First off, know that coronaviruses are very common and are responsible for simple colds, up to more serious conditions such as SARS (2003-2004) and MERS (2013-2019). SARS caught our attention because there was a small group of patients in Toronto; like the current new virus, it was first detected in China. No human cases have been reported since 2004. MERS, on the other hand, seems to be generally limited to the Middle East, particularly Saudi Arabia and the United Arab Emirates, with a small cluster in South Korea. Fever, cough, and shortness of breath progress rapidly to pneumonia. According to the CDC, 3 or 4 of 10 patients with MERS have died. Typically, these viruses infect animals. Then, there is a slight change in their genetic makeup that allows them to jump to humans, usually those caring for the animals first.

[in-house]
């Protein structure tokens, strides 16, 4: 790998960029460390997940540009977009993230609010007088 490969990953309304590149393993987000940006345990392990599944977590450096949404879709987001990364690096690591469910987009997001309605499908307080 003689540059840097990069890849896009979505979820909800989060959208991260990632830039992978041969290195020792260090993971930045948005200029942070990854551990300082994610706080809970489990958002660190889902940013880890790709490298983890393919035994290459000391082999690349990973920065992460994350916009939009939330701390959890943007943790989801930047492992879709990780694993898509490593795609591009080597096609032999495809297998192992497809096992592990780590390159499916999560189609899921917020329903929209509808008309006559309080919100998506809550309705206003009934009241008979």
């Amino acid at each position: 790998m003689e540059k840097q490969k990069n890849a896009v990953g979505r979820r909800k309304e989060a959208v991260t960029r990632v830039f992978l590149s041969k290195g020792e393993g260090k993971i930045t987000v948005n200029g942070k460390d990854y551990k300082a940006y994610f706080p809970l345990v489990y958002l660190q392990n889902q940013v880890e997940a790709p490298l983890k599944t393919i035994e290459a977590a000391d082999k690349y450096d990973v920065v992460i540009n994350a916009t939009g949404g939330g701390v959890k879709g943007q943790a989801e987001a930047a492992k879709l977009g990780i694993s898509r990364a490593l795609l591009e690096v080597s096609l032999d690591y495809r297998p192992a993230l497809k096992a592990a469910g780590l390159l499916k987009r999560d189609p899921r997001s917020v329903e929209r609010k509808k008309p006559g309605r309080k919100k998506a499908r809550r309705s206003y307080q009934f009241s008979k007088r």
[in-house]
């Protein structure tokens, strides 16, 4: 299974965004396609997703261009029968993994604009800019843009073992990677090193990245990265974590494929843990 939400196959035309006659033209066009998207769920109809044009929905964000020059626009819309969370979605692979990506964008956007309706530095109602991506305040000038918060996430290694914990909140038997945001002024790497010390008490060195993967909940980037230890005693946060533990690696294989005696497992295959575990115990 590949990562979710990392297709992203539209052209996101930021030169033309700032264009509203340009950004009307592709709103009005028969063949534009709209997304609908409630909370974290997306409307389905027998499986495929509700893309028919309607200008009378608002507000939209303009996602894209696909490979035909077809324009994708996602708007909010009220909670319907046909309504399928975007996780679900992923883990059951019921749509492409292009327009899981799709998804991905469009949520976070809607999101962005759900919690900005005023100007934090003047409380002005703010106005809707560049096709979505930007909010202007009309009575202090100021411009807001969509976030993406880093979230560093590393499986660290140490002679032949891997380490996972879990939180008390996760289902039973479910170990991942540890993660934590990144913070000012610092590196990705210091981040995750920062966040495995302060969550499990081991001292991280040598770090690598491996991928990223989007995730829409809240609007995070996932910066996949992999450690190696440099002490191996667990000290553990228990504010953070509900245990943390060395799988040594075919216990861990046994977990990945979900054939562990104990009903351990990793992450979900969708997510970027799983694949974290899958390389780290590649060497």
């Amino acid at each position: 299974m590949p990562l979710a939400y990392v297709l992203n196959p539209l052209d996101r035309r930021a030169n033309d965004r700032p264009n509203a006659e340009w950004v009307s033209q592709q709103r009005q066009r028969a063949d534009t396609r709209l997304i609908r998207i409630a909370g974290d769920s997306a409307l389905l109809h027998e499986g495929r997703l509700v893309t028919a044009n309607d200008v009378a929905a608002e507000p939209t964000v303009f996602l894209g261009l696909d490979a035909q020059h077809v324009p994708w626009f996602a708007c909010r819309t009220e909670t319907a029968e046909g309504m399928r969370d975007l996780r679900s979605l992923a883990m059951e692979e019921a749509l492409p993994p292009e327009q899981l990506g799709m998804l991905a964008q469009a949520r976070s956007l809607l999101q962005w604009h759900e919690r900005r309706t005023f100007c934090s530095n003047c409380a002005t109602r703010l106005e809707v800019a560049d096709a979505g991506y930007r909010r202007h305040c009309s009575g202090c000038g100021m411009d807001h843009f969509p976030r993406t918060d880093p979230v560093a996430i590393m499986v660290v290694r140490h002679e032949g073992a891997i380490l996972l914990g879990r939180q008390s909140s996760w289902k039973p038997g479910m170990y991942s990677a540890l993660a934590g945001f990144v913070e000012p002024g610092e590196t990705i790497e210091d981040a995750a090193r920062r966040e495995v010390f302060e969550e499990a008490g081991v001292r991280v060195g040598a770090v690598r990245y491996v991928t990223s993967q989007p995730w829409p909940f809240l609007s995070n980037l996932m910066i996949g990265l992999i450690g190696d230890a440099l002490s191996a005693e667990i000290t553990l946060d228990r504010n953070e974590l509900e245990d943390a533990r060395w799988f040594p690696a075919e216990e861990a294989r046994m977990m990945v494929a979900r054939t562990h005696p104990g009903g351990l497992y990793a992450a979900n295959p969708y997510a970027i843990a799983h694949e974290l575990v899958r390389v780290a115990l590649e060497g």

2019 Novel Coronavirus 2019-nCoV
The latest new coronavirus has been dubbed 2019-nCoV –novel — because it does not match any other known virus in humans. It was first detected in the People’s Republic of China in late 2019 and has spread outside of China in January 2020. Public health professionals detected the first cases in the U.S. the week of January 20, in Washington state and Chicago, IL. What makes the infection challenging is that, because it is new, we don’t know how it will behave.